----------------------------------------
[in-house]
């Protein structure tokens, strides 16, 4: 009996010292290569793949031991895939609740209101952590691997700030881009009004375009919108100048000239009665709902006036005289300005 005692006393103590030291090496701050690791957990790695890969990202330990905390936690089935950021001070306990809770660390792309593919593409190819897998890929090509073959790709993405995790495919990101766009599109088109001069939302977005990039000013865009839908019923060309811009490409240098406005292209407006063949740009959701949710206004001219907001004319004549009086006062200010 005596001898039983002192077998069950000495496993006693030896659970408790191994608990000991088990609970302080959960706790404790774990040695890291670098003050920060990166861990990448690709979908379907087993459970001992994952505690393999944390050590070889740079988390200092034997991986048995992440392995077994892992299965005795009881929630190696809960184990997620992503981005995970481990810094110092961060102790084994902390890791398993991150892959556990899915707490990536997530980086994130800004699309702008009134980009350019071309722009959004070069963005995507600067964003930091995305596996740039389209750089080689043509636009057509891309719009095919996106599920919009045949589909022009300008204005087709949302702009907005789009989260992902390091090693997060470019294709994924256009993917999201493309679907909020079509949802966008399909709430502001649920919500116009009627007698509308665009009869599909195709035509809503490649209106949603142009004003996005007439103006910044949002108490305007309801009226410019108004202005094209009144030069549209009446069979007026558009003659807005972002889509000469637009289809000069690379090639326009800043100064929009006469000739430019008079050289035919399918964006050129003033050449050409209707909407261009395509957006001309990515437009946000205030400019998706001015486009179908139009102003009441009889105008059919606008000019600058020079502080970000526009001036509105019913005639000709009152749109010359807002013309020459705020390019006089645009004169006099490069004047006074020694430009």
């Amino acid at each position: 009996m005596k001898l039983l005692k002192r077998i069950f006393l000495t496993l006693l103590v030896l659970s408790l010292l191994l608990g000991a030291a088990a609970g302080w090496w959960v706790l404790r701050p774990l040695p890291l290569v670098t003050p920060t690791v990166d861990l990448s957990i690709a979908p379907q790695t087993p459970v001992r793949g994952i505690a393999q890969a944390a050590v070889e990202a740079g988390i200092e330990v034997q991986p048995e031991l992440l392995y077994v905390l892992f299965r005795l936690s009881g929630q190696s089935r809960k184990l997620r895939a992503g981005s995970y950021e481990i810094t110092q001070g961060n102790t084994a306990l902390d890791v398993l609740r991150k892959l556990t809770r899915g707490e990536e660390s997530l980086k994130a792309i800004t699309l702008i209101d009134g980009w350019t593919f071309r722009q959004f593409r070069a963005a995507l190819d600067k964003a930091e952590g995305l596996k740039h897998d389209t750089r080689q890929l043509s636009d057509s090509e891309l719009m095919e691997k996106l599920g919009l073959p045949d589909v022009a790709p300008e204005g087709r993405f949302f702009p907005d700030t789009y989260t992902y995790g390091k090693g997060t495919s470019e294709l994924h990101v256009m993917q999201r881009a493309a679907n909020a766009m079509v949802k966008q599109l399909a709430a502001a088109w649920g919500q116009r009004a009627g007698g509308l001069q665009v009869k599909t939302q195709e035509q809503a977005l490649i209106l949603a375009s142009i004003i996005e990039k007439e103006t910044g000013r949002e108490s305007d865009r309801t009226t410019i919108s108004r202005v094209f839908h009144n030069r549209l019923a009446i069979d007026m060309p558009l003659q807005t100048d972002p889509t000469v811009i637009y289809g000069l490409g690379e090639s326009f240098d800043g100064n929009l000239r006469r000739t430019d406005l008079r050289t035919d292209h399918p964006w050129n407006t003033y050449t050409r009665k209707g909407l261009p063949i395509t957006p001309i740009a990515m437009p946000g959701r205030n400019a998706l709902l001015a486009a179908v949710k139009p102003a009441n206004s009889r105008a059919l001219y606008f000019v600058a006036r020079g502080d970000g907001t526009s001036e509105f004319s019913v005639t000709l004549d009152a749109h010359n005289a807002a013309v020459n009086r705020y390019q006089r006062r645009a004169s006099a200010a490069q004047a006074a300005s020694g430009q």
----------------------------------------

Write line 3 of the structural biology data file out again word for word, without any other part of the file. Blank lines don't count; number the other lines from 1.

């Amino acid at each position: 009996m005596k001898l039983l005692k002192r077998i069950f006393l000495t496993l006693l103590v030896l659970s408790l010292l191994l608990g000991a030291a088990a609970g302080w090496w959960v706790l404790r701050p774990l040695p890291l290569v670098t003050p920060t690791v990166d861990l990448s957990i690709a979908p379907q790695t087993p459970v001992r793949g994952i505690a393999q890969a944390a050590v070889e990202a740079g988390i200092e330990v034997q991986p048995e031991l992440l392995y077994v905390l892992f299965r005795l936690s009881g929630q190696s089935r809960k184990l997620r895939a992503g981005s995970y950021e481990i810094t110092q001070g961060n102790t084994a306990l902390d890791v398993l609740r991150k892959l556990t809770r899915g707490e990536e660390s997530l980086k994130a792309i800004t699309l702008i209101d009134g980009w350019t593919f071309r722009q959004f593409r070069a963005a995507l190819d600067k964003a930091e952590g995305l596996k740039h897998d389209t750089r080689q890929l043509s636009d057509s090509e891309l719009m095919e691997k996106l599920g919009l073959p045949d589909v022009a790709p300008e204005g087709r993405f949302f702009p907005d700030t789009y989260t992902y995790g390091k090693g997060t495919s470019e294709l994924h990101v256009m993917q999201r881009a493309a679907n909020a766009m079509v949802k966008q599109l399909a709430a502001a088109w649920g919500q116009r009004a009627g007698g509308l001069q665009v009869k599909t939302q195709e035509q809503a977005l490649i209106l949603a375009s142009i004003i996005e990039k007439e103006t910044g000013r949002e108490s305007d865009r309801t009226t410019i919108s108004r202005v094209f839908h009144n030069r549209l019923a009446i069979d007026m060309p558009l003659q807005t100048d972002p889509t000469v811009i637009y289809g000069l490409g690379e090639s326009f240098d800043g100064n929009l000239r006469r000739t430019d406005l008079r050289t035919d292209h399918p964006w050129n407006t003033y050449t050409r009665k209707g909407l261009p063949i395509t957006p001309i740009a990515m437009p946000g959701r205030n400019a998706l709902l001015a486009a179908v949710k139009p102003a009441n206004s009889r105008a059919l001219y606008f000019v600058a006036r020079g502080d970000g907001t526009s001036e509105f004319s019913v005639t000709l004549d009152a749109h010359n005289a807002a013309v020459n009086r705020y390019q006089r006062r645009a004169s006099a200010a490069q004047a006074a300005s020694g430009q």